The Glamorgan Wartime Heritage Centre was officially opened for the 2013 season. The museum, now completed, was available for the public to inspect and 10 stalls selling collectable militaria did a brisk business. The centre will be open every second Sunday of each month throughout the year and also on the dates shown on our events page when the Barry Tourist Railway will also be operating.
For more information about the Glamorgan Wartime Heritage Centre, phone Ade Pitman on 07930 874161 or visit the website at www.barryatwar.info.
The 'Glamorgan Wartime Heritage Centre' has been chosen as the name for the Barry at War run facility located at the Barry Tourist Railway Station, Barry Island.
Group Chairman, Ade Pitman explained the name, saying, "Although our group name suggests that we are only interested in the history of Barry town, our research actually spans the entire length of South Wales.
Popular with people on our Facebook page, the name 'Glamorgan Wartime Heritage Centre' helps to portray the inclusive nature of the facility.
Not only will it be used to gather and share the wartime memories of local people, but it will also signpost heritage tourists and interested people, to the region's other military history locations such as the many rare Second World War bunkers dotted along the Glamorgan coastline, the Island Farm prisoner of war camp near Bridgend, Llandow Airfield and other museums.
Ultimately we aim to create a facility that can provide support to the many groups and individuals who have an interest in this area of history, and one that will provide an easily accessible learning facility for local schools."
Ade continued, "Following the success of this summer's Wartime Weekend, planning has already begun for next year's event, and the Glamorgan Wartime Heritage Centre will be a key part."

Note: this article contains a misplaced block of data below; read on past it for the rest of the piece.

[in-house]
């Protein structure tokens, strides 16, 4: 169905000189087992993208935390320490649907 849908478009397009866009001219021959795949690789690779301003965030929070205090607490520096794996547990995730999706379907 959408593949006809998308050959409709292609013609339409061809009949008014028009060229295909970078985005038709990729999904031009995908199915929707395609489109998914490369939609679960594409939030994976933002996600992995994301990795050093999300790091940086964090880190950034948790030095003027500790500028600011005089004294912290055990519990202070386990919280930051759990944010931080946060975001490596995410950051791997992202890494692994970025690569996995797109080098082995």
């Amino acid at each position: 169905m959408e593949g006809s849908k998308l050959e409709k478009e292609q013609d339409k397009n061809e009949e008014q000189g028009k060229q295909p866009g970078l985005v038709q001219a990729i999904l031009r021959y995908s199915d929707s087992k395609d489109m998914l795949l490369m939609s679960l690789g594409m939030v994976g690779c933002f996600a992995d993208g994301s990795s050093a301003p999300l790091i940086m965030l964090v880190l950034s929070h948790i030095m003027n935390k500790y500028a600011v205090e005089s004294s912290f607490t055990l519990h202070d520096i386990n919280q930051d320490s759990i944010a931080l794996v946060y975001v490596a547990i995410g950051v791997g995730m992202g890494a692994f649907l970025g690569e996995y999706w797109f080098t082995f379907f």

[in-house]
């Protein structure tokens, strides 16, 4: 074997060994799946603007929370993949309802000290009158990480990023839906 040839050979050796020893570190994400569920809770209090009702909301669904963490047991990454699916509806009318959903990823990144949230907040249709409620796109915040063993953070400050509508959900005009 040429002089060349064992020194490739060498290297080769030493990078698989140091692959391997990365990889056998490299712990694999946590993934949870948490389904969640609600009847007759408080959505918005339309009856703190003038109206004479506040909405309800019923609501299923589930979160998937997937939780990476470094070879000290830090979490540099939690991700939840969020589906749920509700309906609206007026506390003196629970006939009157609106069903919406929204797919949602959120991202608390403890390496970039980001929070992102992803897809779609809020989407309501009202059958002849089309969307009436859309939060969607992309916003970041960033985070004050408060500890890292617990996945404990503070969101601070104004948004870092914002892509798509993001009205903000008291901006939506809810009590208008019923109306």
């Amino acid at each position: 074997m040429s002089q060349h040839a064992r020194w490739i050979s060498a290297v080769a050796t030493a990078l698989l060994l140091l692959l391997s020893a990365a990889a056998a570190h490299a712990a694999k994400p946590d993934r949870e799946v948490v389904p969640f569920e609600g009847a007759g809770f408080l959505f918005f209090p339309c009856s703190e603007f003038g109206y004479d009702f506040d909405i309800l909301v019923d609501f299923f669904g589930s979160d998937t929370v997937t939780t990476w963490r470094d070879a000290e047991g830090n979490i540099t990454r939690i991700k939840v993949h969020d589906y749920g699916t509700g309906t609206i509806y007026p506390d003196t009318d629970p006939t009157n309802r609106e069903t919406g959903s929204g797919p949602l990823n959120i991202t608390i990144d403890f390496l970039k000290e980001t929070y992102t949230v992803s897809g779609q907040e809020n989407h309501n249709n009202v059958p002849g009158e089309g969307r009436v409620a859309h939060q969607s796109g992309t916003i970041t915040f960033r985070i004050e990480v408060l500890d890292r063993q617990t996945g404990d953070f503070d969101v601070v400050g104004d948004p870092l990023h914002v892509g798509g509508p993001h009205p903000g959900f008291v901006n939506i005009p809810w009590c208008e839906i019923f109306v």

The Glamorgan Wartime Heritage Centre will be holding an Open Day on Sunday November 4th, at the Barry Tourist Railway Station, Barry Island.
The event will feature a military bazaar, radio-controlled tanks, lectures and displays. Admission is free, and the doors open at 10 am.
Call Ade Pitman on 07930 874161 or see the Barry at War website at www.barryatwar.info for more information.
Barry Tourist Railway, supporting the Barry Wartime Weekend, is celebrating a successful 1940s wartime weekend, which saw GWR Steam Locomotive 9466 in action alongside 1940s re-enactors from across the Country.
John Buxton, Managing Director of Barry Tourist Railway, said "The weekend is a real cause for celebration for us at Barry Tourist Railway, and we were delighted to have worked so closely with the Barry Wartime Weekend organisers in bringing forward this very special event."
The weekend brought history to life, with both military and civilian re-enactors, as well as period army vehicles, and historical exhibitions, alongside the GWR steam locomotive 9466. Vale of Glamorgan Assembly Member Jane Hutt was amongst the many dignitaries that visited the event.
Mr Buxton added, "These are the kind of events that we at Barry Tourist Railway will continue to bring to Barry, and, judging by the fantastic reaction that the people of Barry and the many visitors to the Town gave this event, we know that the Town will continue to support us."
Barry Tourist Railway runs a mixture of steam and diesel services throughout the year.
Two Black 5s arrived at the Barry Rail Centre via its mainline connection this week. The steam locomotives, numbers 44871 and 45407 'The Lancashire Fusilier', are mainline certified and brought passengers from Crewe via the Central Wales Line to South Wales in a charter service.